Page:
Many poets and painters have responded in our language to Dante. Rather than document the reactions by authors and artists since Chaucer to their Italian inspiration, Nick Havely investigates the conditions under which “intellectual, religious, political, bibliographic, textual” reactions occurred since medieval times. Havely specializes in the reception of Italian literature in his English homeland, so this Dante scholar at the University of York seems ideally suited for this scholarly study.
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Epitaph: A Novel of the O.K. Corral isn’t Mary Doria Russell’s first time in the saddle; the New York Times bestselling author had a western hit in 2011’s Doc, about John Henry “Doc” Holliday. Encouraged by the reception that her break from sci-fi convention into the world of historical fiction received, Russell mustered up what could be called her first-ever sequel, here part two, if you will, which is set around the actual events leading to the 1881 shootout at the O.K. Corral in Tombstone.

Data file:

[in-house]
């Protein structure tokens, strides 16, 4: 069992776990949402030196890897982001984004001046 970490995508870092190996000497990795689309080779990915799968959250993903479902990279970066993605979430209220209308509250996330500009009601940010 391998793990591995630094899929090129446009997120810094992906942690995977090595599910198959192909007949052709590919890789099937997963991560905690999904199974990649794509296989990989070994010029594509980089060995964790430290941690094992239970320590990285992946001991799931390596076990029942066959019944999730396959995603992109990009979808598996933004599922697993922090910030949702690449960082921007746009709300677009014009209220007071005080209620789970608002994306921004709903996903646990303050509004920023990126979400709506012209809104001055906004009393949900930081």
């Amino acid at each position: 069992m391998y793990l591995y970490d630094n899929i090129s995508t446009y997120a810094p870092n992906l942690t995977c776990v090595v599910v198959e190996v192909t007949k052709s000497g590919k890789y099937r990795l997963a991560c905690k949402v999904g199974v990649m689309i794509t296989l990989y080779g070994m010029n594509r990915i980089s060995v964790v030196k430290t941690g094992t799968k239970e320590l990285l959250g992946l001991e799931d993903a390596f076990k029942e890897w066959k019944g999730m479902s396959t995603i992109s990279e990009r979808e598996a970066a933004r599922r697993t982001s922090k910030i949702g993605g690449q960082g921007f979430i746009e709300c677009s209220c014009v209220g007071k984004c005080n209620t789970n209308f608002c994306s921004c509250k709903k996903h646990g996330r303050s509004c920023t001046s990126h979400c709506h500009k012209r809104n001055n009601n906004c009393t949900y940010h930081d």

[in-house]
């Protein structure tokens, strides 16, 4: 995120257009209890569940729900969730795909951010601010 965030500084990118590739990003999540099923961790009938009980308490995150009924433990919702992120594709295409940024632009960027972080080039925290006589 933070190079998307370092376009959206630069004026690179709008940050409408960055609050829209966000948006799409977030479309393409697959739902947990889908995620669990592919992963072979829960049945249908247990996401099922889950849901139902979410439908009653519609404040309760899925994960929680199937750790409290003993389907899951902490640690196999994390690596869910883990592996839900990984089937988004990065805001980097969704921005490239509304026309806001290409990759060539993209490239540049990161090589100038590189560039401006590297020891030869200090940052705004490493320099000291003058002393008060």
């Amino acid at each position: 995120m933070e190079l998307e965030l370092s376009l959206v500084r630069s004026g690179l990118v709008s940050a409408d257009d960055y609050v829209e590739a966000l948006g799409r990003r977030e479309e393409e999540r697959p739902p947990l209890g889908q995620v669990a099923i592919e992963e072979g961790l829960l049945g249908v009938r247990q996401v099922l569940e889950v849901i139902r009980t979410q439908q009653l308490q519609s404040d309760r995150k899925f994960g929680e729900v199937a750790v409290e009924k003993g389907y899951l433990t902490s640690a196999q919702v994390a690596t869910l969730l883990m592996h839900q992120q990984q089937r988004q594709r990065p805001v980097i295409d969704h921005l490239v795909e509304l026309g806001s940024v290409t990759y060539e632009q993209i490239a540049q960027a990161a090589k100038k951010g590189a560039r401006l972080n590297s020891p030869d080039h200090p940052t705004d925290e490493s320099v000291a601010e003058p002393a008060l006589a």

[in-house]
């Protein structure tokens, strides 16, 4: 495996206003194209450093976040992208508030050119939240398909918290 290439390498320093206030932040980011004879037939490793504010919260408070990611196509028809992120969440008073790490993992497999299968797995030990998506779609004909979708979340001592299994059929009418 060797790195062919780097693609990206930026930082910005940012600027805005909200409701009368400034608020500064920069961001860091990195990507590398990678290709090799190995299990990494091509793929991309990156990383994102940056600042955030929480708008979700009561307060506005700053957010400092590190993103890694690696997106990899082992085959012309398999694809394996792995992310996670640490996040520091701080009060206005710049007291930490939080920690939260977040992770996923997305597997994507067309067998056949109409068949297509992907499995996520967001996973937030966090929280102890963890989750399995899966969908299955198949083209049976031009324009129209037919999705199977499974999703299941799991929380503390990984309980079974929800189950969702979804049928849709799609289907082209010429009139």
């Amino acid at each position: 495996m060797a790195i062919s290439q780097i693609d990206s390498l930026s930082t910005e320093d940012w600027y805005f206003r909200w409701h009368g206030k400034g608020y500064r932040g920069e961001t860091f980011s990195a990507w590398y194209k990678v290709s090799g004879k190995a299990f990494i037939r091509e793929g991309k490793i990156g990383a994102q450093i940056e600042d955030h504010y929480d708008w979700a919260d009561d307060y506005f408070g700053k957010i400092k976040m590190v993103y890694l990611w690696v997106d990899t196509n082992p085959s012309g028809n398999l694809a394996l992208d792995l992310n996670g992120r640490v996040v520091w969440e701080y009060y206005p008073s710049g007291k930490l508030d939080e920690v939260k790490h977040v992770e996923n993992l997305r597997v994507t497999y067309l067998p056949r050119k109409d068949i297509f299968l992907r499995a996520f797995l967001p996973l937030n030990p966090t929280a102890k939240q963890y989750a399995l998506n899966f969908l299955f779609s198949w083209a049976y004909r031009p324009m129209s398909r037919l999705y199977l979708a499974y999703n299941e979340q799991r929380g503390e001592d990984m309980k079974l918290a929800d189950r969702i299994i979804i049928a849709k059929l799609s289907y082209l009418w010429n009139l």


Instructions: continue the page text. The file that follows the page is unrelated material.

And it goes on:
After reading The Whites “by Richard Price writing as Harry Brandt” the big question I had was: why the awkward authorial byline? In interviews, Price said he wanted to try his hand at a straight-ahead crime novel, as opposed to his works that make greater sociological statements like Clockers or Lush Life. But The Whites certainly achieves the higher-than-just-police-stuff standard Price has always set for himself.
Brad Gooch, whom in the last 20 years or so has become increasingly known for his biographical works, started his career in New York during the ‘70s as a model, landing himself in the pages of high fashion magazines. Modeling, in fact, was a means to keep paying the rent.
Gooch’s true vocation in literature would see his works published in various magazines during the first lap of his literary pursuits.